Getting Past the Clearing House

The third layer of approval process for weary proposals and leaders

You have been asked to put together a team to launch a new ministry. The idea has been on the agenda for some time and there is even money set aside in the budget for this new initiative.  Everyone you talk to about the idea is  enthusiastic and wants to be part of the project.  As the time to launch approaches you get a call from the board chair suggesting that you postpone the launch until the Board has had a chance to review and approve this new
ministry.

[bq_left]When boards take the position that they have to be the clearing house for everything the church does, they in fact become the bottle neck to growth.[/bq_left]

“Hold on a minute”, you respond, “It was at the boards suggestion we began this process, and besides they approved the money needed in the budget.  The next Board meeting isn’t for another month what am I going to tell the volunteers who are ready to go now?”

If you have been in ministry any length of time it’s likely you have had this kind of experience – everything is ready to go, but your hands are tied because the board has to have final approval.

When boards take the position that they have to be the clearing house for everything the church does, they in fact become the bottle neck to growth. This need for final approval is driven by fear. Fear that if allowed to run unshackled, the pastor and/or lay leaders will create mayhem in the church. This approach, at best, reveals a lack of understanding of the role of governance, and at its worst becomes a road block to the physical and spiritual growth of a church.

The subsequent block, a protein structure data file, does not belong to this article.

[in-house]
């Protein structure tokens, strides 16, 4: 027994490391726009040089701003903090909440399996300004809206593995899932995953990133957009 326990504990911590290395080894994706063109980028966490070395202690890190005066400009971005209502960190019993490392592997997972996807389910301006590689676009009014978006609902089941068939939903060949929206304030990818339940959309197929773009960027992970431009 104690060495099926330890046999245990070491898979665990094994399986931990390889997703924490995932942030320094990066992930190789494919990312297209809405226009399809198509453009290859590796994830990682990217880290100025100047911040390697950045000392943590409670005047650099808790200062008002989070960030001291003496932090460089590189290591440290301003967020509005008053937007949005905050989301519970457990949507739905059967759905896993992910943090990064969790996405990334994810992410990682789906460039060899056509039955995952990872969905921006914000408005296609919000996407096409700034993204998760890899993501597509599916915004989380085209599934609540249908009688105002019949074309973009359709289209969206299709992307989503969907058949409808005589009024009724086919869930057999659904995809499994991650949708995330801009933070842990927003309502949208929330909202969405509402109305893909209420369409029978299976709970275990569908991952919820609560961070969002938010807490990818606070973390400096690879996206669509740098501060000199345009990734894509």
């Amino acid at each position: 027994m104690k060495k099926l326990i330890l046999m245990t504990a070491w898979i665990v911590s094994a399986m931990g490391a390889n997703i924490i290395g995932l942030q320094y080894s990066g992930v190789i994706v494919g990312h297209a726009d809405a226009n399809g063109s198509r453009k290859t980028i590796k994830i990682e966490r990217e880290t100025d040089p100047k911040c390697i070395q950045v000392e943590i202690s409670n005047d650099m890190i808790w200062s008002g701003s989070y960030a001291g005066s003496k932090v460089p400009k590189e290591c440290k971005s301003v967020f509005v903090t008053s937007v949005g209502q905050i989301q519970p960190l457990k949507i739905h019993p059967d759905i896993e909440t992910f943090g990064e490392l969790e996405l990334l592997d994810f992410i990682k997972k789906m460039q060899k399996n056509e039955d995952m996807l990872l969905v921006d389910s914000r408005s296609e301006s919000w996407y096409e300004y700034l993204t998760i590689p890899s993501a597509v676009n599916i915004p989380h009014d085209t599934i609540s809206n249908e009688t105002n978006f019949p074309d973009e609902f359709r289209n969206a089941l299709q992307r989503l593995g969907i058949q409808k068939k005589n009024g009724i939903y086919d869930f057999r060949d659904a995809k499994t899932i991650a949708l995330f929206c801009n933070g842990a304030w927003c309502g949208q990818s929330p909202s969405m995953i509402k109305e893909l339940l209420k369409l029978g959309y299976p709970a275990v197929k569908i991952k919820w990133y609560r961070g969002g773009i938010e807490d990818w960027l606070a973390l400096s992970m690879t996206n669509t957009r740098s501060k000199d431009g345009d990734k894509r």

Best Practice Governance, on the other hand, understands that the key to a healthy church lies in establishing parameters for ministry through policy and then inviting leaders to flex their creative muscles so to speak, unhindered by an arduous approval process.

In this model,  the board’s role becomes one of overseeing, ensuring the ministry continues to run on the rails of policy and vision, and not the gate keeper for every new initiative in the church. When the board operates in this fashion leaders are empowered, and empowered leaders make for a healthy church.

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1 Comment

  1. I really enjoyed the blog this week Dave. That used to happen to me more often than I’d like to remember when I worked too. The difference was, I didn’t have free volunteers, they were highly paid employees and consultants. I sometimes just used to go ahead without approval. Why? It was sometimes easier to ask for forgiveness after the fact than get approval for the second and third time up front.

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